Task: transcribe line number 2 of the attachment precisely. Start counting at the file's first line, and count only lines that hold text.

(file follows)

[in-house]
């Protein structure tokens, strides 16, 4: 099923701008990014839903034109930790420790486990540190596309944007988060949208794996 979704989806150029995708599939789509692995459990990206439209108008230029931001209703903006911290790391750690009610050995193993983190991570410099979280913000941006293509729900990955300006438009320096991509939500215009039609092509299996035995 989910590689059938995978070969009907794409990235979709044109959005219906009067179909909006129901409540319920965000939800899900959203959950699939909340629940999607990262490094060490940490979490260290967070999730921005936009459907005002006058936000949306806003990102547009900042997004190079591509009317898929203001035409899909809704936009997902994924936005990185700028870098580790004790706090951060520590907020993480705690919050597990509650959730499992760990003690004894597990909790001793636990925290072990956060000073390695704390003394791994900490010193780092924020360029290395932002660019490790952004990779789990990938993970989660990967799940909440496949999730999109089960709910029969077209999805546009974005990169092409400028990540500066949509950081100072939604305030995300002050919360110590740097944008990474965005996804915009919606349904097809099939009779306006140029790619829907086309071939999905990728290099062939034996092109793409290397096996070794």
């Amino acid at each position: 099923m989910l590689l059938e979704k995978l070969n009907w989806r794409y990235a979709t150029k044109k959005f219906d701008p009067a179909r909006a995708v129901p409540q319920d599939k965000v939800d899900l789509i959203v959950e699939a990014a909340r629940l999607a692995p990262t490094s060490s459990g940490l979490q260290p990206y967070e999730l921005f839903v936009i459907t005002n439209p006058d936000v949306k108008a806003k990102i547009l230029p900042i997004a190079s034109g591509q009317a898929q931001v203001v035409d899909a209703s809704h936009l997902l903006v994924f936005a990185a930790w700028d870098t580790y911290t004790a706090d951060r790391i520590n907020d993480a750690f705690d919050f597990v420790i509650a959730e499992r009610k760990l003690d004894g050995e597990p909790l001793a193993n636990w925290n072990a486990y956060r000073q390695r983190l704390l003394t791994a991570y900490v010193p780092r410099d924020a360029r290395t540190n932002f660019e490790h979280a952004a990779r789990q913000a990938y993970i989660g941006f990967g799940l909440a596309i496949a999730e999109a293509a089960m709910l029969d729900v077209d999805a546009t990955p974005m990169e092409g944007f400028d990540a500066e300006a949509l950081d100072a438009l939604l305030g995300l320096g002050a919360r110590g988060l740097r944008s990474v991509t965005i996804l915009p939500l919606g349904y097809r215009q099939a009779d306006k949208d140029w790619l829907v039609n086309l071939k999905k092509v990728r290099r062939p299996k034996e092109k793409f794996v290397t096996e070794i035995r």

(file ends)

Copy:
């Protein structure tokens, strides 16, 4: 099923701008990014839903034109930790420790486990540190596309944007988060949208794996 979704989806150029995708599939789509692995459990990206439209108008230029931001209703903006911290790391750690009610050995193993983190991570410099979280913000941006293509729900990955300006438009320096991509939500215009039609092509299996035995 989910590689059938995978070969009907794409990235979709044109959005219906009067179909909006129901409540319920965000939800899900959203959950699939909340629940999607990262490094060490940490979490260290967070999730921005936009459907005002006058936000949306806003990102547009900042997004190079591509009317898929203001035409899909809704936009997902994924936005990185700028870098580790004790706090951060520590907020993480705690919050597990509650959730499992760990003690004894597990909790001793636990925290072990956060000073390695704390003394791994900490010193780092924020360029290395932002660019490790952004990779789990990938993970989660990967799940909440496949999730999109089960709910029969077209999805546009974005990169092409400028990540500066949509950081100072939604305030995300002050919360110590740097944008990474965005996804915009919606349904097809099939009779306006140029790619829907086309071939999905990728290099062939034996092109793409290397096996070794």